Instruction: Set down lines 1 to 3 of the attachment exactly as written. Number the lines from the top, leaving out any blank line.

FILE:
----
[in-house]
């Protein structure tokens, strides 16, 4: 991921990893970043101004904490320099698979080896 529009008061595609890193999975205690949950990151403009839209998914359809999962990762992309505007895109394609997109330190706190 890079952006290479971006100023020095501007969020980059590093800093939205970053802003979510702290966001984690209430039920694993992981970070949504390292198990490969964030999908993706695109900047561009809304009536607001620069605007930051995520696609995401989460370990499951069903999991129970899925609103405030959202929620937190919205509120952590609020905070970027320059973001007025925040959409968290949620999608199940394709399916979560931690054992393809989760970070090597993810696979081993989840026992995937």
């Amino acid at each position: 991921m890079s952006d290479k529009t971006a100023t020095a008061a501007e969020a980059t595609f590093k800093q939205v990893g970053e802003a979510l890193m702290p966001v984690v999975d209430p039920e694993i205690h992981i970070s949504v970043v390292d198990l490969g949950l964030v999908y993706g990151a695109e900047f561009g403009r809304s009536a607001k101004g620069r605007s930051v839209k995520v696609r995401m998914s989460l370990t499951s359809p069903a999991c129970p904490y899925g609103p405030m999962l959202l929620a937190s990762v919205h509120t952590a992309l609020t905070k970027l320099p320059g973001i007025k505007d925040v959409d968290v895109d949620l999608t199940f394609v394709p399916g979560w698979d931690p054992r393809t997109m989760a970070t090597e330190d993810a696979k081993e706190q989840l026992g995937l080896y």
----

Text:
[in-house]
């Protein structure tokens, strides 16, 4: 991921990893970043101004904490320099698979080896 529009008061595609890193999975205690949950990151403009839209998914359809999962990762992309505007895109394609997109330190706190 890079952006290479971006100023020095501007969020980059590093800093939205970053802003979510702290966001984690209430039920694993992981970070949504390292198990490969964030999908993706695109900047561009809304009536607001620069605007930051995520696609995401989460370990499951069903999991129970899925609103405030959202929620937190919205509120952590609020905070970027320059973001007025925040959409968290949620999608199940394709399916979560931690054992393809989760970070090597993810696979081993989840026992995937």
């Amino acid at each position: 991921m890079s952006d290479k529009t971006a100023t020095a008061a501007e969020a980059t595609f590093k800093q939205v990893g970053e802003a979510l890193m702290p966001v984690v999975d209430p039920e694993i205690h992981i970070s949504v970043v390292d198990l490969g949950l964030v999908y993706g990151a695109e900047f561009g403009r809304s009536a607001k101004g620069r605007s930051v839209k995520v696609r995401m998914s989460l370990t499951s359809p069903a999991c129970p904490y899925g609103p405030m999962l959202l929620a937190s990762v919205h509120t952590a992309l609020t905070k970027l320099p320059g973001i007025k505007d925040v959409d968290v895109d949620l999608t199940f394609v394709p399916g979560w698979d931690p054992r393809t997109m989760a970070t090597e330190d993810a696979k081993e706190q989840l026992g995937l080896y």